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I have been kicked out – am I entitled to rent from my former partner?

Exclusion, compensation, and occupation rent

When relationships involving cohabitation break down, it is very common for one party to leave the cohabited property, whether willingly or because they have no other choice. In such circumstances, the party that has left may be entitled to be paid rent by the remaining party to compensate for their continued occupation of the formerly-cohabited property. This rent is referred to as 'occupation rent'.

When is occupation rent payable?

Occupation rent arises where one beneficiary who occupies property under a trust of land excludes another beneficiary from that property.

In a family law context, trusts of land generally arise when people purchase property together. For example, if Alan and Betty both pay 50% of the purchase price of a property, then they are normally both beneficiaries of the trust of land concerning that property. Trusts of land can also arise when people live together and contribute towards the household, potentially regardless of who purchased the property. For example, if Betty buys a property outright, she will be the beneficiary of the trust of land. However, if Alan moves in with Betty and begins buying shopping for the household or paying the household bills, then Alan may also become a beneficiary of the trust of land because of his contributions.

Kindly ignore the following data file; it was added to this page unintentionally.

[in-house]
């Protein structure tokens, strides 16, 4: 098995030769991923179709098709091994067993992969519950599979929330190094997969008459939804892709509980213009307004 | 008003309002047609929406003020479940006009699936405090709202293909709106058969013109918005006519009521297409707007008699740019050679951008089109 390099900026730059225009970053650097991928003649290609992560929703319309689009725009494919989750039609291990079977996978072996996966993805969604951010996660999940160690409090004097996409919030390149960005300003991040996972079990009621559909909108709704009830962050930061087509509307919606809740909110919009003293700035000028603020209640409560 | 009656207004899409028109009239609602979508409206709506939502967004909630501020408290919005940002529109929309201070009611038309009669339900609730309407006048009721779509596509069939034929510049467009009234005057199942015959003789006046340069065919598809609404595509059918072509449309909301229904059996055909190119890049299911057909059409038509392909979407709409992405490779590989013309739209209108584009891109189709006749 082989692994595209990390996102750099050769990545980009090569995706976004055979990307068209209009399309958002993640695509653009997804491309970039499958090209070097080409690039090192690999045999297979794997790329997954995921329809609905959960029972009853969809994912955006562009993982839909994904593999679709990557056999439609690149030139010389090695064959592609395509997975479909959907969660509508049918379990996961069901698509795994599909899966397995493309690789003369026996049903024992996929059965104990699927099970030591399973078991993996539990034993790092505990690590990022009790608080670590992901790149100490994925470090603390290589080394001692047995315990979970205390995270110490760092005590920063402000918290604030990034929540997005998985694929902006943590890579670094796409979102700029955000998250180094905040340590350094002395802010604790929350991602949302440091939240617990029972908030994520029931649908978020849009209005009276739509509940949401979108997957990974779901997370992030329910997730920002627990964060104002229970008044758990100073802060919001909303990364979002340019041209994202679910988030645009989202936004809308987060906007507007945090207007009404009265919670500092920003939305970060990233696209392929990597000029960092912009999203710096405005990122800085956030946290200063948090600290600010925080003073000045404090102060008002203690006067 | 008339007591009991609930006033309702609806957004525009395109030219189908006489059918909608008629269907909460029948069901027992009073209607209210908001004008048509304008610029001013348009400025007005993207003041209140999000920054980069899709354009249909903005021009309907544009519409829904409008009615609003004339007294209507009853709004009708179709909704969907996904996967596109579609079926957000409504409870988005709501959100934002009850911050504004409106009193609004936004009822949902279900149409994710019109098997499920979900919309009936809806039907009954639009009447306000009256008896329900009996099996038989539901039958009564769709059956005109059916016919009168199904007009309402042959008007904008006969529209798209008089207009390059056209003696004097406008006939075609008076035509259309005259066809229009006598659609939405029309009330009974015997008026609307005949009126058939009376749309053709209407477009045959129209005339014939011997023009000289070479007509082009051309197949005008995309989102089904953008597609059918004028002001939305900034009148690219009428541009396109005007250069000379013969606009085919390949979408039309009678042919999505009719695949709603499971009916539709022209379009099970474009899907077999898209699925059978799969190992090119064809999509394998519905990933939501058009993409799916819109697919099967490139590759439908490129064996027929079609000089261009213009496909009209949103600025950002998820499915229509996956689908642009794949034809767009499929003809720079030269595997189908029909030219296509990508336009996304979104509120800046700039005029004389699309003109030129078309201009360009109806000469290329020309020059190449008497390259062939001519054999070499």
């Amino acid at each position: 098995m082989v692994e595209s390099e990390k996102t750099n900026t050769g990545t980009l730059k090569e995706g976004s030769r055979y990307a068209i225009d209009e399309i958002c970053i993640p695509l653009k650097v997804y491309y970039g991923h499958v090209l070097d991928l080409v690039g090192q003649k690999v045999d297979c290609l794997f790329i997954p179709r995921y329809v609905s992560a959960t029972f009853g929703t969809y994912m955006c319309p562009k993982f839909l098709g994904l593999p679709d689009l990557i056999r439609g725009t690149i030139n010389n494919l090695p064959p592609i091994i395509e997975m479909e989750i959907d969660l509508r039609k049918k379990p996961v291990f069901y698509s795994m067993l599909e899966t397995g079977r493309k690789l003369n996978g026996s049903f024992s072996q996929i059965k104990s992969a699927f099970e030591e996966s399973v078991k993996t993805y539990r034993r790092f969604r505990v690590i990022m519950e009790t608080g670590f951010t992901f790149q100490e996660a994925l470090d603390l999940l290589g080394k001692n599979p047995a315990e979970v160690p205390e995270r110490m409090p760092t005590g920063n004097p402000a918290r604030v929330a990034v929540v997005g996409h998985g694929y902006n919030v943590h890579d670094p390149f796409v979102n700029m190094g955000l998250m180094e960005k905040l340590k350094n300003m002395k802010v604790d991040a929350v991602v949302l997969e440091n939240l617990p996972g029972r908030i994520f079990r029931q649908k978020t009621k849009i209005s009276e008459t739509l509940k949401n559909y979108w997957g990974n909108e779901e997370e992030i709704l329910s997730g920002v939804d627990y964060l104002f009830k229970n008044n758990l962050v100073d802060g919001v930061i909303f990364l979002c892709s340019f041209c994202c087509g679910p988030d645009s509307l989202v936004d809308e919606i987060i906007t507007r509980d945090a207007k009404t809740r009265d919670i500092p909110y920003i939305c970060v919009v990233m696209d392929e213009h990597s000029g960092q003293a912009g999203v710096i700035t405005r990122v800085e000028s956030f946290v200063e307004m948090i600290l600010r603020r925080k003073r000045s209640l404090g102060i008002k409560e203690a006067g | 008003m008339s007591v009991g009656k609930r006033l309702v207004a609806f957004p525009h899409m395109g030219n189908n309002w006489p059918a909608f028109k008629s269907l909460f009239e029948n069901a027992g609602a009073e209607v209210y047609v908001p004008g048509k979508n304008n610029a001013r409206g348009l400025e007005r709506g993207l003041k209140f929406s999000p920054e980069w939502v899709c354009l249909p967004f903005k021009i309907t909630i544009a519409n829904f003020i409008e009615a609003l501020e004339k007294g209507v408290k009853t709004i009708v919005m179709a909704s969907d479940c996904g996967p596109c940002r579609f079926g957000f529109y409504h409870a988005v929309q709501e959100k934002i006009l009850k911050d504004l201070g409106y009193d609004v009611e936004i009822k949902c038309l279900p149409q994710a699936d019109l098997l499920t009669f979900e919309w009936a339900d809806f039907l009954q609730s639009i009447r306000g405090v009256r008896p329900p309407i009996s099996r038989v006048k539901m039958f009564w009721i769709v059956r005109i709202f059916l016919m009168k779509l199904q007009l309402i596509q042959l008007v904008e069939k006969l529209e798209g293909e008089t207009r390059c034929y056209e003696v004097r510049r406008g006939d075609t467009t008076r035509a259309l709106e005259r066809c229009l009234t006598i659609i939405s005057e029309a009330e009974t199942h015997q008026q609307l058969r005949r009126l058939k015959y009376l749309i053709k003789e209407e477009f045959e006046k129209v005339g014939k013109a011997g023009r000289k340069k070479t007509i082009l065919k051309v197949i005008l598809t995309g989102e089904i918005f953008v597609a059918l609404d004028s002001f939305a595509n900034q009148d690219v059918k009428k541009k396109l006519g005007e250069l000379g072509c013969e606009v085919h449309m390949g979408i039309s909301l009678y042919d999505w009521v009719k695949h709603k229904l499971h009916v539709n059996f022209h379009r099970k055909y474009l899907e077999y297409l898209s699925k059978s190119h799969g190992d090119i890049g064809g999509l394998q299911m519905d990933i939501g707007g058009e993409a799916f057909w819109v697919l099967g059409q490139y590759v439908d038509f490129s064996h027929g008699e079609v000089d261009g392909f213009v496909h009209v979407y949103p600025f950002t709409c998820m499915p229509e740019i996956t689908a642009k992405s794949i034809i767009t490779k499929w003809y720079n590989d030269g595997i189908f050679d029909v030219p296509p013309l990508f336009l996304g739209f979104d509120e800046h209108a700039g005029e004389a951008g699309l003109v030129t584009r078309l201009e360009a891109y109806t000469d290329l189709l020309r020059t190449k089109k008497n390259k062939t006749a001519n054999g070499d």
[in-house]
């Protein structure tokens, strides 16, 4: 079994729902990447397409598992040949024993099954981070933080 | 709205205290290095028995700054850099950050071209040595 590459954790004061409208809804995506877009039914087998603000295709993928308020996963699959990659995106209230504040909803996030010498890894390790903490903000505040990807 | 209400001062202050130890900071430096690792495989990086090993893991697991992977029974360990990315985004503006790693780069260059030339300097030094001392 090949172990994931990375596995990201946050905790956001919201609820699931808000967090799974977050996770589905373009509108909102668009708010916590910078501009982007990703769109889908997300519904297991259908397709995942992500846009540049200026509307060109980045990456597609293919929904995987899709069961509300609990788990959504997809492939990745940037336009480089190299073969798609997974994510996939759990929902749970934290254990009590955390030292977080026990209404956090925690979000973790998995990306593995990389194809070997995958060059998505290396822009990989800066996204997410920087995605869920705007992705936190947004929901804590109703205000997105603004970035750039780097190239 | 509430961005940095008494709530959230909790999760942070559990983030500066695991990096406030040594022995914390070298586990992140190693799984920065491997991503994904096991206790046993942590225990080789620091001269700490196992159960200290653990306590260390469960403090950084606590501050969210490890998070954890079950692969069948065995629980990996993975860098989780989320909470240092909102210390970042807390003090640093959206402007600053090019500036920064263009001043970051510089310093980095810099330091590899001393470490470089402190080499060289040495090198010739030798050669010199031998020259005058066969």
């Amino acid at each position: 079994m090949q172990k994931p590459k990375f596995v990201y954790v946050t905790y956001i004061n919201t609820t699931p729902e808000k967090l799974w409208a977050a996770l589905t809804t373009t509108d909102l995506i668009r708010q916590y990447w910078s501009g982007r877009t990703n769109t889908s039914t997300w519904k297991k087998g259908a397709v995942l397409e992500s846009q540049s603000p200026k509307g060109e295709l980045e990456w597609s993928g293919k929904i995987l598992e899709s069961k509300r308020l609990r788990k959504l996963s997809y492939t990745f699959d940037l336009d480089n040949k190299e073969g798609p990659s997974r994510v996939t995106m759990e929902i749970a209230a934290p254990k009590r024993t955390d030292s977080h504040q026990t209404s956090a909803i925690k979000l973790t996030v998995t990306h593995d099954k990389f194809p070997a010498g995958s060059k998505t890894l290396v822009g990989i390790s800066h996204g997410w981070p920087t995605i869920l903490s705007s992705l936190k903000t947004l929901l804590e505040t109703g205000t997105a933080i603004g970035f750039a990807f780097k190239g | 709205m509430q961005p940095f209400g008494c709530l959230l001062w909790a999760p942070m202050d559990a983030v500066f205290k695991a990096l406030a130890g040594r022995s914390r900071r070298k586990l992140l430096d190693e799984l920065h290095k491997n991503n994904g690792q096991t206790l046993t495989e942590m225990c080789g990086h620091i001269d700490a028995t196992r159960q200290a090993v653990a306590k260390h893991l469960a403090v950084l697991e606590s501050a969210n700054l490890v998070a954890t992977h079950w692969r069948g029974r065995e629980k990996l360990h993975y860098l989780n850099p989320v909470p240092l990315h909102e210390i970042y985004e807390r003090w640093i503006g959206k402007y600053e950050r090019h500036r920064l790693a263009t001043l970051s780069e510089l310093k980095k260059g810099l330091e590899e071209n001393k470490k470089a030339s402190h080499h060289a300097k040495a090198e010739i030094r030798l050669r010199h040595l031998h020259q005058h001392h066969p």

In either of the above scenarios, if Alan were to exclude Betty from the property, then Betty could potentially be entitled to claim occupation rent from Alan - and vice versa.

Prior to 1996, issues relating to occupation rent would be dealt with by the courts in equity. Since then, however, the vast majority of occupation rent issues are resolved by the courts considering sections 12 – 15 of the Trusts of Land and Appointment of Trustees Act 1996 ('TLATA 1996'). However, TLATA 1996 is not exhaustive, and caselaw dating from before and after its enactment may also need to be considered.

What counts as 'excluded'?

Whether a party has been “excluded” is not solely reliant on whether that party has been forcibly barred from residing at a given property. In circumstances where a relationship has broken down, the party that leaves the cohabited property will generally be regarded as excluded.

The Court reviews all of the circumstances of a case when deciding on exclusion and, as outlined in the recent case of Ali v Khatib & Ors [2022] EWCA Civ 481, puts the emphasis on the behaviour of the party that remains in the property. Returning to our example above, if Betty voluntarily decided to leave the property to travel the world, she may not be successful in attempting to claim occupation rent from Alan, if Alan’s position was that she would be welcome back and would be able to enjoy her right to occupy at any time. There has to be something more to justify the payment of occupation rent, beyond one party residing at the property and the other not.